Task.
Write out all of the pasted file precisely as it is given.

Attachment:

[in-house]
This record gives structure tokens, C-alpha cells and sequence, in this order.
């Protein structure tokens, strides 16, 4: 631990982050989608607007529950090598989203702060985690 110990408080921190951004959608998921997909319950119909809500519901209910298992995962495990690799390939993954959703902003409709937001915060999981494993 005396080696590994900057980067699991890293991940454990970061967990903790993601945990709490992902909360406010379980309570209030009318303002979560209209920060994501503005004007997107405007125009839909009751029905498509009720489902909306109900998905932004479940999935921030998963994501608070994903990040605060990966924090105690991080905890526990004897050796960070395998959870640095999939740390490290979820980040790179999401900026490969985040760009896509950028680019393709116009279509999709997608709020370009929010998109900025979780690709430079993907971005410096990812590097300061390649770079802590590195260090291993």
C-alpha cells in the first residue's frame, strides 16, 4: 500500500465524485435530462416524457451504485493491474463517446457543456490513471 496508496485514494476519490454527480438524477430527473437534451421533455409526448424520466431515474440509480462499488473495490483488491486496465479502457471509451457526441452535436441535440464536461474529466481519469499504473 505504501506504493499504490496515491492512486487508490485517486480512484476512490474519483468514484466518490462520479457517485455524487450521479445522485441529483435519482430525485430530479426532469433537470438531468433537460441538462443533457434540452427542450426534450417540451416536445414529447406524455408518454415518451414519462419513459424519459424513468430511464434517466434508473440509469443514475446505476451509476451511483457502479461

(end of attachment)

[in-house]
This record gives structure tokens, C-alpha cells and sequence, in this order.
């Protein structure tokens, strides 16, 4: 631990982050989608607007529950090598989203702060985690 110990408080921190951004959608998921997909319950119909809500519901209910298992995962495990690799390939993954959703902003409709937001915060999981494993 005396080696590994900057980067699991890293991940454990970061967990903790993601945990709490992902909360406010379980309570209030009318303002979560209209920060994501503005004007997107405007125009839909009751029905498509009720489902909306109900998905932004479940999935921030998963994501608070994903990040605060990966924090105690991080905890526990004897050796960070395998959870640095999939740390490290979820980040790179999401900026490969985040760009896509950028680019393709116009279509999709997608709020370009929010998109900025979780690709430079993907971005410096990812590097300061390649770079802590590195260090291993």
C-alpha cells in the first residue's frame, strides 16, 4: 500500500465524485435530462416524457451504485493491474463517446457543456490513471 496508496485514494476519490454527480438524477430527473437534451421533455409526448424520466431515474440509480462499488473495490483488491486496465479502457471509451457526441452535436441535440464536461474529466481519469499504473 505504501506504493499504490496515491492512486487508490485517486480512484476512490474519483468514484466518490462520479457517485455524487450521479445522485441529483435519482430525485430530479426532469433537470438531468433537460441538462443533457434540452427542450426534450417540451416536445414529447406524455408518454415518451414519462419513459424519459424513468430511464434517466434508473440509469443514475446505476451509476451511483457502479461